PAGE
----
- Explain the relevance of the findings from chosen sources of evidence to making decision related to a PICO(T) question.
- Communicate using writing that is clear, logical, and professional with correct grammar and spelling using the current APA style. NURS-FPX4030 Assessment 3 Example
Example Assessment: You may use the following to give you an idea of what a Proficient or higher rating on the scoring guide would look like:
Additional Requirements – NURS-FPX4030 Assessment 3 Example
Your assessment should meet the following requirements:
- Length of submission: Create a 3–5-page submission focused on defining a research question and interpreting evidence relevant to answering it.
- Number of references: Cite a minimum of four sources of scholarly or professional evidence that support your findings and considerations. Resources should be no more than 5 years old.
- APA formatting: Format references and citations according to the current APA style.
Portfolio Prompt: Remember to save the final assessment to your ePortfolio so that you may refer to it as you complete the final capstone course.
By successfully completing this assessment, you will demonstrate your proficiency in the course competencies through the following assessment scoring guide criteria:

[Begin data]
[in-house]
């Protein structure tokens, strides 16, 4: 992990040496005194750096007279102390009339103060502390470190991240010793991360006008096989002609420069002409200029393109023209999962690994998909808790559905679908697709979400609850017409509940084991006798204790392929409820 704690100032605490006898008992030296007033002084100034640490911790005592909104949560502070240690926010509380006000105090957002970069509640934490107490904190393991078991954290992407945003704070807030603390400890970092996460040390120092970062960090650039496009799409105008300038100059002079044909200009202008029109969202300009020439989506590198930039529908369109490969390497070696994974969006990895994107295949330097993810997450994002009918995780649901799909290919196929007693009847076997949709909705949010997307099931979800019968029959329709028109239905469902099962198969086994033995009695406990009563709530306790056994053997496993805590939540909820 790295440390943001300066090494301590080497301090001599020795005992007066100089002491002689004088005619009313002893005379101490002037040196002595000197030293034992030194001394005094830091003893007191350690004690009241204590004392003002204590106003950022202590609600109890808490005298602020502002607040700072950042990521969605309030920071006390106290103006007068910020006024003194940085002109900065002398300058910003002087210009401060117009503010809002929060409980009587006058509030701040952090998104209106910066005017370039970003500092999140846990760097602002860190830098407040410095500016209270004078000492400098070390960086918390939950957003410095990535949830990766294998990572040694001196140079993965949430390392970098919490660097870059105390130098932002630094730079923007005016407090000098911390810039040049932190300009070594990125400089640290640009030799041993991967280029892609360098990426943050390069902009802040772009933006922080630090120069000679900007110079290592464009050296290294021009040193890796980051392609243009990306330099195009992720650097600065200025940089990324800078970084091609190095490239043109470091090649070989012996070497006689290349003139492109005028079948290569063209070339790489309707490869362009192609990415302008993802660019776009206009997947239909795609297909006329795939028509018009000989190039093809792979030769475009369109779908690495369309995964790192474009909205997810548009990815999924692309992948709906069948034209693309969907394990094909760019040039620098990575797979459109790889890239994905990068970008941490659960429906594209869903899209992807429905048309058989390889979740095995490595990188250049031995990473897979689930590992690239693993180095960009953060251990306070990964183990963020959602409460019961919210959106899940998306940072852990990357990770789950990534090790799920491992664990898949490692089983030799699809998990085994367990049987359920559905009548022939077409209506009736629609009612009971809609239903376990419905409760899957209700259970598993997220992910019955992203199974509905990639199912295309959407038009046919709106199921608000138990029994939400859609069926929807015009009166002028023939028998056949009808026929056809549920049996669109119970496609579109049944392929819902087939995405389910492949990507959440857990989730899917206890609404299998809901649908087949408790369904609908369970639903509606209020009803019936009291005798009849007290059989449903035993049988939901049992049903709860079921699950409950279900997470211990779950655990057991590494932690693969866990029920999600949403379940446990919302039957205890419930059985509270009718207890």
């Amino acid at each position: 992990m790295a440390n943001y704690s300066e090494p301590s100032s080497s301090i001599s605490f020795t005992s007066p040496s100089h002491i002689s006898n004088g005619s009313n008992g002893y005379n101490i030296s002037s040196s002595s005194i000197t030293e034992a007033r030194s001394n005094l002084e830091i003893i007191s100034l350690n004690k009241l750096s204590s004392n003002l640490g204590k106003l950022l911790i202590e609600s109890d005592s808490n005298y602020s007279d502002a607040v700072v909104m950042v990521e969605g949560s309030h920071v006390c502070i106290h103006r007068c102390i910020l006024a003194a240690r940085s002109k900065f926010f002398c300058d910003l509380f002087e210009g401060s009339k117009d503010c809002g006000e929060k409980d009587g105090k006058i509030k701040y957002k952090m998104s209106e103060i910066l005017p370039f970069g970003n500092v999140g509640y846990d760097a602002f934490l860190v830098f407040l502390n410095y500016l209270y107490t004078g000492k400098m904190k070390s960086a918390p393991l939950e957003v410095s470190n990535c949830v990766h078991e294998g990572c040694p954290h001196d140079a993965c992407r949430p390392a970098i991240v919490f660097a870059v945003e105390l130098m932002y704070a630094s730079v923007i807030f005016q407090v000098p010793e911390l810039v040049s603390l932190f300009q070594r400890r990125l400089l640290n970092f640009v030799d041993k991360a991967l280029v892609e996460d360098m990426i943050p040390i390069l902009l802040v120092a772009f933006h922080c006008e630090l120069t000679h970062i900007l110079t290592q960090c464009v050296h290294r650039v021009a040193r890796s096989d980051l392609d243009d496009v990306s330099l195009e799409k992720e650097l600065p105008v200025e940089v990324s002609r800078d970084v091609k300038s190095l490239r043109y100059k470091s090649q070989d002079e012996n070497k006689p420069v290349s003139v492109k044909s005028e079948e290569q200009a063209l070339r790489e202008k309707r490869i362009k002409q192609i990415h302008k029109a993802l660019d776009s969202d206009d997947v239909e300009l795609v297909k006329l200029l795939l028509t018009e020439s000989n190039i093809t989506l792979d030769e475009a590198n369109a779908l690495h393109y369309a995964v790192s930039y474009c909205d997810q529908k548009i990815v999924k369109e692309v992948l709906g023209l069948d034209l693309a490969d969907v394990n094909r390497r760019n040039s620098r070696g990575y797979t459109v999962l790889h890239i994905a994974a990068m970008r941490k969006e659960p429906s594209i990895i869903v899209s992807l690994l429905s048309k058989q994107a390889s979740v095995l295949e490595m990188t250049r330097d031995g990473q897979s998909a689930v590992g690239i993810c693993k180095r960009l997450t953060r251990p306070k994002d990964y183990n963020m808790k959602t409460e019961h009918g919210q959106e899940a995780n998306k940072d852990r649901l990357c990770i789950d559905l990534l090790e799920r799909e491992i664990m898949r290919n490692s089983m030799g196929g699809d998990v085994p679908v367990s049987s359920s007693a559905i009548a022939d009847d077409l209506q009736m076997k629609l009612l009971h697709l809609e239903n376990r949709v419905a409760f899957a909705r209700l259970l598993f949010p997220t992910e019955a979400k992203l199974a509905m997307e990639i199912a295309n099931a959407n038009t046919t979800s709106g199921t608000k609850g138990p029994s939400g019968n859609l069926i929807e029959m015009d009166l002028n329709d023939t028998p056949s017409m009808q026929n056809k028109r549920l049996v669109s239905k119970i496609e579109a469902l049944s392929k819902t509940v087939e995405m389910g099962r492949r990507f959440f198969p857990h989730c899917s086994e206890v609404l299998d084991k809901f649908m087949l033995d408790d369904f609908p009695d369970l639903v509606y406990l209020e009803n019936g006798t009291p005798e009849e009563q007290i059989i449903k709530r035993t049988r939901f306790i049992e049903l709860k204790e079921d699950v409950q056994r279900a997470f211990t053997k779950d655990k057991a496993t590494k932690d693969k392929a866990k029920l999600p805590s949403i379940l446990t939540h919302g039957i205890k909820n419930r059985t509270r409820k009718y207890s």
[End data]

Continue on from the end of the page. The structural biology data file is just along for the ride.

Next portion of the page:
- Competency 1: Interpret findings from scholarly quantitative, qualitative, and outcomes research articles and studies.
- Explain the findings from articles or other sources of evidence that are relevant to the health care issue.
- Competency 2: Analyze the relevance and potential effectiveness of evidence when making a decision.
- Identify sources of evidence that could be potentially effective in answering a PICO(T) question.
- Explain the relevance of the findings from chosen sources of evidence to making decision related to a PICO(T) question.
- Competency 3: Apply an evidence-based practice model to address a practice issue.
- Define a practice issue to be explored via a PICO(T) approach and develop a PICO(T)-formatted research question.
- Competency 5: Apply professional, scholarly communication strategies to lead practice changes based on evidence. NURS-FPX4030 Assessment 3 Example
- Organize content so ideas flow logically with smooth transitions; contains few errors in grammar/punctuation, word choice, and spelling.
- Apply APA formatting to in-text citations and references exhibiting nearly flawless adherence to APA format.
PICO(T) Questions and an Evidence-Based Approach Scoring Guide
|Does not define a practice issue to be explored via a PICO(T) approach.
|Identifies a practice issue, but does not frame it within the context of a PICO(T) question or approach.
|Defines a practice issue to be explored via a PICO(T) approach. Develops a PICO(T)-formatted research question.